“Remember the original car had been to Bonneville twice and the salt had really done its corrosive best to destroy it. The records show that five years after Bonneville 1954 it was literally junked, the gearbox returned to David Brown, some parts sold off to an avid Austin-Healey owner in the UK and the rest retained by the Donald Healey Motor Company.”

“Not long after, word had started to spread and I was contacted by Belgian Bruno Verstraete who expressed an interest in being involved. Bruno has always wanted a 100S, but circumstances had prevented it. It was reassuring when Bruno assumed responsibility at seeing the construction of the Endurance car through to the end.”

John Healey and the Endurance Car during construction.

John Healey and the Endurance Car during construction.

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Q.        Sure there were a few parts left of the original Endurance car, but where did you start?

“We started with a new chassis which in itself was interesting. The original SPL227 was one of the Special Test Cars with not only a seamless chassis but also there were no pressings in the subframes.”

Q.        Well that’s about the Endurance car, how come you decided to reconstruct the Streamliner as well?

“I had gone to England to assist Wiet is buying some parts when the idea of returning to Bonneville came up, and it just seemed like a logical step to also reconstruct the 100S Streamliner that was built to attack outright speed records for its class. After all both cars were there in 1954 so I decided there and then to do it and also that I would take it on myself.”

“Wiet had been communicating with Gerry Coker and mentioned the idea of the Streamliner to him. To start the ball rolling after talking to Gerry Wiet provided scaled drawings from publicity photos of the Streamliner that had not appeared in any of the books published over the years.”

Q.        Like the Endurance car did you start with a new chassis?

“Yes we did, but it was different. Remember the original Streamliner was built at the end of 1953 while the Endurance car was built in early 1953. This meant that it had the normal chassis complete with seams and 100S strengthening gussets along with alloy subframes. So that’s how it’s been made and within the body we used some leftover panels from another 100S restoration from a few years back. It just seemed appropriate to add those pieces to the car.”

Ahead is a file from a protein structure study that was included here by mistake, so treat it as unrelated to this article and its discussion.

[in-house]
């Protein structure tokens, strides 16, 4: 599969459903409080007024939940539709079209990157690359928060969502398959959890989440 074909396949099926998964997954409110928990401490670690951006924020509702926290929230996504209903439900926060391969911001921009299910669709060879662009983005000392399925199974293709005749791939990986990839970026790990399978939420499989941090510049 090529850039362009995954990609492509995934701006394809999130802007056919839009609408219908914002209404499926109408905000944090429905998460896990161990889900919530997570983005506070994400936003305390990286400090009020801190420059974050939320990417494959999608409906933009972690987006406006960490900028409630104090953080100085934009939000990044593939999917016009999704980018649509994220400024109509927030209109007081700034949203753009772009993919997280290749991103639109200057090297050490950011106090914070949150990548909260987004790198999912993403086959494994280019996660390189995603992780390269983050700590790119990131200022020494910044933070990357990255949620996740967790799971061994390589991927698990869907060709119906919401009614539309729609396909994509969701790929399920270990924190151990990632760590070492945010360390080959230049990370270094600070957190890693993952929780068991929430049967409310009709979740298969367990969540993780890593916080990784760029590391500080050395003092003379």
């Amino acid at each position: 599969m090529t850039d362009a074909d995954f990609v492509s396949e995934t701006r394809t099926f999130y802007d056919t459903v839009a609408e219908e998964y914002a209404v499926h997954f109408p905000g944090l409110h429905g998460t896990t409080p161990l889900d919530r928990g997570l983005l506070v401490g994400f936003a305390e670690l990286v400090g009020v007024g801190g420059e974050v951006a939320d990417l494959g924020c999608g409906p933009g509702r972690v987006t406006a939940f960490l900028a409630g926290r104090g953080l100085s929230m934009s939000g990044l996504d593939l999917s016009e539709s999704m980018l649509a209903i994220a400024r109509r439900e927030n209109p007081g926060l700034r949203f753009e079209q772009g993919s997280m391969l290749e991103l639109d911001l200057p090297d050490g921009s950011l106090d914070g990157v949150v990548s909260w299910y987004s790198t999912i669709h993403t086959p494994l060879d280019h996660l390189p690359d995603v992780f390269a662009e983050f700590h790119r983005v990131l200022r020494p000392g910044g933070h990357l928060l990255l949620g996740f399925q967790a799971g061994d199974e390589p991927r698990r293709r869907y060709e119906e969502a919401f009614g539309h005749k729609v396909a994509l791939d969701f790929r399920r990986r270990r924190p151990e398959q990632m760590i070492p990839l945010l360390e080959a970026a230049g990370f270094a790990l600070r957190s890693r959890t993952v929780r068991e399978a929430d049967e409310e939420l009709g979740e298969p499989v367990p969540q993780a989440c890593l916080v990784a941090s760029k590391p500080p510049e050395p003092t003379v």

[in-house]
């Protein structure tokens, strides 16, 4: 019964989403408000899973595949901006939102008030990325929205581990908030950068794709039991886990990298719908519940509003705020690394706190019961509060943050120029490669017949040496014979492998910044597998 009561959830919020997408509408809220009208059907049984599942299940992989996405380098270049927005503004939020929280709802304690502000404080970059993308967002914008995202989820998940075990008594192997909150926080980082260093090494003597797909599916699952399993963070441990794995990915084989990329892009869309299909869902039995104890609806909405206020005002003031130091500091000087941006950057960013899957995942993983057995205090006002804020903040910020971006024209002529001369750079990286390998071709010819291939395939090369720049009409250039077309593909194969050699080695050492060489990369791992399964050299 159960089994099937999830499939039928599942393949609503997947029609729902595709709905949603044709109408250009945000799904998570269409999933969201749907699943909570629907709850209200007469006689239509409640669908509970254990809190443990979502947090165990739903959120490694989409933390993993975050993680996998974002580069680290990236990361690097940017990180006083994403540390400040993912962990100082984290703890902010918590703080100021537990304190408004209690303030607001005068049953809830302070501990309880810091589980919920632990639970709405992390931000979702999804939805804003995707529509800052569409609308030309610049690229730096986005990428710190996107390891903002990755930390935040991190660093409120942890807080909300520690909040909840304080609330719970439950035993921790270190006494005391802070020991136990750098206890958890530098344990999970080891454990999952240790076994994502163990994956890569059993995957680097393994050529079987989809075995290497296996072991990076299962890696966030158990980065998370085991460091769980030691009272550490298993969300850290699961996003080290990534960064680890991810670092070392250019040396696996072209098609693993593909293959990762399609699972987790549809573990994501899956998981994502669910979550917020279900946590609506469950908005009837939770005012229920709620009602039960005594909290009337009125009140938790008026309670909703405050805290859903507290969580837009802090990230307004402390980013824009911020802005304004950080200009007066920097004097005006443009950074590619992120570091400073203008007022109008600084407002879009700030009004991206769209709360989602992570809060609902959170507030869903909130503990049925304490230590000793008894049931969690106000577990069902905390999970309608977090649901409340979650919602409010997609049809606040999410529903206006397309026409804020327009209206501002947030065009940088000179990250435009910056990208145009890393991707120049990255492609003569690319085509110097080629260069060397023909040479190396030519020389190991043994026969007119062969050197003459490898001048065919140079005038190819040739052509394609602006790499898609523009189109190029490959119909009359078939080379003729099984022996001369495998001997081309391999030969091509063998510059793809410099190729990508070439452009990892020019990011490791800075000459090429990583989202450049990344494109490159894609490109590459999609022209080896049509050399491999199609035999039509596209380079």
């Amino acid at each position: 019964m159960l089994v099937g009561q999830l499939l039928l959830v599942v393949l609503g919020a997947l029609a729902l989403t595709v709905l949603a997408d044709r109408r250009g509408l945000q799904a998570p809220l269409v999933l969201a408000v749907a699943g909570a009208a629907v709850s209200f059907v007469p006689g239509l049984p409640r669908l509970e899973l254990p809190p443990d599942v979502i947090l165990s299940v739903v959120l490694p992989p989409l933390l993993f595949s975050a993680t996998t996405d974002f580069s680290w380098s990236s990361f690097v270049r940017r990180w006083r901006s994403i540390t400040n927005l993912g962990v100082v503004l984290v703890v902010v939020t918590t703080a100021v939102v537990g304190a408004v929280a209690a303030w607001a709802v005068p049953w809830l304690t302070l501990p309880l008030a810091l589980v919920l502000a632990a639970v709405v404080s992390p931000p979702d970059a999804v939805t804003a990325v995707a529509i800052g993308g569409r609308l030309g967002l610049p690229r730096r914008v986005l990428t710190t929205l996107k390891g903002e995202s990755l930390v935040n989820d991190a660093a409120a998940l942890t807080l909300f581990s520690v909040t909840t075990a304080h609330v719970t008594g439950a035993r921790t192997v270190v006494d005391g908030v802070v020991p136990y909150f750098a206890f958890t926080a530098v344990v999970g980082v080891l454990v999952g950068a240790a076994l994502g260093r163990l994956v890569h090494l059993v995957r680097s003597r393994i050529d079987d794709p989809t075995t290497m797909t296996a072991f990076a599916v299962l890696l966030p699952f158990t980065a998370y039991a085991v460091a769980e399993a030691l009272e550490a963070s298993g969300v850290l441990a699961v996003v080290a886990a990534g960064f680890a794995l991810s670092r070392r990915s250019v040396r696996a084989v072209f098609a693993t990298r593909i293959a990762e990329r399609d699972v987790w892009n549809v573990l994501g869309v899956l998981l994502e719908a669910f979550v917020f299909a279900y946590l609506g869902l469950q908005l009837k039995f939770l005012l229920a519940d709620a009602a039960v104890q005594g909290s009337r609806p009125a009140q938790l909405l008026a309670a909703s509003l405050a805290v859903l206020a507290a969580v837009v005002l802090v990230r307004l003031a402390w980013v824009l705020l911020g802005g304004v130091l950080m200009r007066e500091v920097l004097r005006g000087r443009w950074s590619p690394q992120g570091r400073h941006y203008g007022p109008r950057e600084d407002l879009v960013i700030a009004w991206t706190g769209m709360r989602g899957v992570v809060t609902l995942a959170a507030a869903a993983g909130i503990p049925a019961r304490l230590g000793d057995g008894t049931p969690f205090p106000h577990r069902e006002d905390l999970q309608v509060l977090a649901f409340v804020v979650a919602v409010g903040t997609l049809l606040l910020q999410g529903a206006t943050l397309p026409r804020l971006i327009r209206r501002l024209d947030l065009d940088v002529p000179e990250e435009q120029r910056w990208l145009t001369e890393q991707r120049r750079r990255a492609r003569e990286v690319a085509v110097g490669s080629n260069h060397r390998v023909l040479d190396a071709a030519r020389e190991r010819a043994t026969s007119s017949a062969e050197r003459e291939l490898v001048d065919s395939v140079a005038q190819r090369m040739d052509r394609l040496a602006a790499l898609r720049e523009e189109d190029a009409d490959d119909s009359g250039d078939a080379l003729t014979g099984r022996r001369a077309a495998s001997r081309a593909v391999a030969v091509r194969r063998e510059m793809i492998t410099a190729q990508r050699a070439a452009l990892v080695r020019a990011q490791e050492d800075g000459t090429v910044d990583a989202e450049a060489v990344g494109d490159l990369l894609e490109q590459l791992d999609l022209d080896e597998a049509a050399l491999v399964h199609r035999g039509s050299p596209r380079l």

“However as anyone would know the body for the Streamliner is a little different so we needed the assistance of an expert coachbuilder. That’s how I made contact with Englishman Paul Jenkins who was happy to enjoy an working holiday in Australia while building the Streamliner’s body as well as passing on his skills to son David. From start to finish it took 8 weeks to build the body of the Streamliner.”

Q.        Where are you up to with both the cars?

“With the Endurance car entered in the historic races at Phillip Island in mid March all our attention has now turned to that. So we have just over two-months to have it finished, tested and ready for the circuit. Right now David is making the hard metal tonneau for the Endurance car and I’m working on the engines. Both will be fitted with 100 engines suitably modified to take the original angle faced alloy cylinder heads. The Endurance car will also be fitted with the David Brown S430 4-speed gearbox along with the original left hand drive bellhousing that Wiet bought. Like in 1954 the Streamliner will receive a 5-speed David Brown gearbox.

It’s early January 2009 and work on both the Endurance and Streamliner Austin-Healeys is moving ahead with some pace.

The aim? To return to the salt in Bonneville in September 2009 and with straight line trials recreate the record attempts of 1954.

The reconstructed Streamliner in the foreground with the Endurance Car behind.

The reconstructed Streamliner in the foreground with the Endurance Car behind.




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For media information please contact:

Patrick Quinn
Sydney, Australia
61 417 673 065